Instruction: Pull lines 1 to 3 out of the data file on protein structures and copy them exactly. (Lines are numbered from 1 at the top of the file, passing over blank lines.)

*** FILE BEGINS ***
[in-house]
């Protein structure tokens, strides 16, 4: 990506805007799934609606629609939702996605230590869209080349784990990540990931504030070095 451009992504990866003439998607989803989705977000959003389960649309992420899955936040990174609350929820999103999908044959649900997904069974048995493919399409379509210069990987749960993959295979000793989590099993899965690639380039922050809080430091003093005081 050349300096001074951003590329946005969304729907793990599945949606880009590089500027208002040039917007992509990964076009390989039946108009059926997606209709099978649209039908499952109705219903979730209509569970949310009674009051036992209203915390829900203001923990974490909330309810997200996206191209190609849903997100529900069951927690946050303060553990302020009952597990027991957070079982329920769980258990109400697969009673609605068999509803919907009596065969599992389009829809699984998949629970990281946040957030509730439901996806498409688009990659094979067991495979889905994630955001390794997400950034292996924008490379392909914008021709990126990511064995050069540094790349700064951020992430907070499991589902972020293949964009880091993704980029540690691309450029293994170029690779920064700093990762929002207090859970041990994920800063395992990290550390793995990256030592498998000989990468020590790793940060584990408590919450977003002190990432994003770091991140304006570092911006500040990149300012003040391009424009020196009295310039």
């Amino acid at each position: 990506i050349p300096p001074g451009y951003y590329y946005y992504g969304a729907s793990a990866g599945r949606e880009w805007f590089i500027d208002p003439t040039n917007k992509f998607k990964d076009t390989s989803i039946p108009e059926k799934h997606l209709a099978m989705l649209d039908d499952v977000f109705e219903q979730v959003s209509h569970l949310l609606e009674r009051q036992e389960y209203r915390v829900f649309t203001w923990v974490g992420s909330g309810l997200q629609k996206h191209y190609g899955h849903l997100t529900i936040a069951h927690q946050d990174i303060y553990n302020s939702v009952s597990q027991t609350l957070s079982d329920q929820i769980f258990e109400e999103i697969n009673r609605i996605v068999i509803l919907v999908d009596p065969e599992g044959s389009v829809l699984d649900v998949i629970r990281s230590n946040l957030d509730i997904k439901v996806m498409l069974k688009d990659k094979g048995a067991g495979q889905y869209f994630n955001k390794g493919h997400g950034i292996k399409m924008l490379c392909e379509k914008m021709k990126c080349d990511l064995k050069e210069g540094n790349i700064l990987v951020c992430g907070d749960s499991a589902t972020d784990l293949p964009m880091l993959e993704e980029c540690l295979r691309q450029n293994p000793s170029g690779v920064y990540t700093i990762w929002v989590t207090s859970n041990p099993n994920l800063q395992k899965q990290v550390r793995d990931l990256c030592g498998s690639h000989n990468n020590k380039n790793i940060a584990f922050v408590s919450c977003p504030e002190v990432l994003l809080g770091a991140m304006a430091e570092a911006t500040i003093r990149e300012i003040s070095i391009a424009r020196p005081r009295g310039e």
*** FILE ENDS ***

[in-house]
């Protein structure tokens, strides 16, 4: 990506805007799934609606629609939702996605230590869209080349784990990540990931504030070095 451009992504990866003439998607989803989705977000959003389960649309992420899955936040990174609350929820999103999908044959649900997904069974048995493919399409379509210069990987749960993959295979000793989590099993899965690639380039922050809080430091003093005081 050349300096001074951003590329946005969304729907793990599945949606880009590089500027208002040039917007992509990964076009390989039946108009059926997606209709099978649209039908499952109705219903979730209509569970949310009674009051036992209203915390829900203001923990974490909330309810997200996206191209190609849903997100529900069951927690946050303060553990302020009952597990027991957070079982329920769980258990109400697969009673609605068999509803919907009596065969599992389009829809699984998949629970990281946040957030509730439901996806498409688009990659094979067991495979889905994630955001390794997400950034292996924008490379392909914008021709990126990511064995050069540094790349700064951020992430907070499991589902972020293949964009880091993704980029540690691309450029293994170029690779920064700093990762929002207090859970041990994920800063395992990290550390793995990256030592498998000989990468020590790793940060584990408590919450977003002190990432994003770091991140304006570092911006500040990149300012003040391009424009020196009295310039």
């Amino acid at each position: 990506i050349p300096p001074g451009y951003y590329y946005y992504g969304a729907s793990a990866g599945r949606e880009w805007f590089i500027d208002p003439t040039n917007k992509f998607k990964d076009t390989s989803i039946p108009e059926k799934h997606l209709a099978m989705l649209d039908d499952v977000f109705e219903q979730v959003s209509h569970l949310l609606e009674r009051q036992e389960y209203r915390v829900f649309t203001w923990v974490g992420s909330g309810l997200q629609k996206h191209y190609g899955h849903l997100t529900i936040a069951h927690q946050d990174i303060y553990n302020s939702v009952s597990q027991t609350l957070s079982d329920q929820i769980f258990e109400e999103i697969n009673r609605i996605v068999i509803l919907v999908d009596p065969e599992g044959s389009v829809l699984d649900v998949i629970r990281s230590n946040l957030d509730i997904k439901v996806m498409l069974k688009d990659k094979g048995a067991g495979q889905y869209f994630n955001k390794g493919h997400g950034i292996k399409m924008l490379c392909e379509k914008m021709k990126c080349d990511l064995k050069e210069g540094n790349i700064l990987v951020c992430g907070d749960s499991a589902t972020d784990l293949p964009m880091l993959e993704e980029c540690l295979r691309q450029n293994p000793s170029g690779v920064y990540t700093i990762w929002v989590t207090s859970n041990p099993n994920l800063q395992k899965q990290v550390r793995d990931l990256c030592g498998s690639h000989n990468n020590k380039n790793i940060a584990f922050v408590s919450c977003p504030e002190v990432l994003l809080g770091a991140m304006a430091e570092a911006t500040i003093r990149e300012i003040s070095i391009a424009r020196p005081r009295g310039e």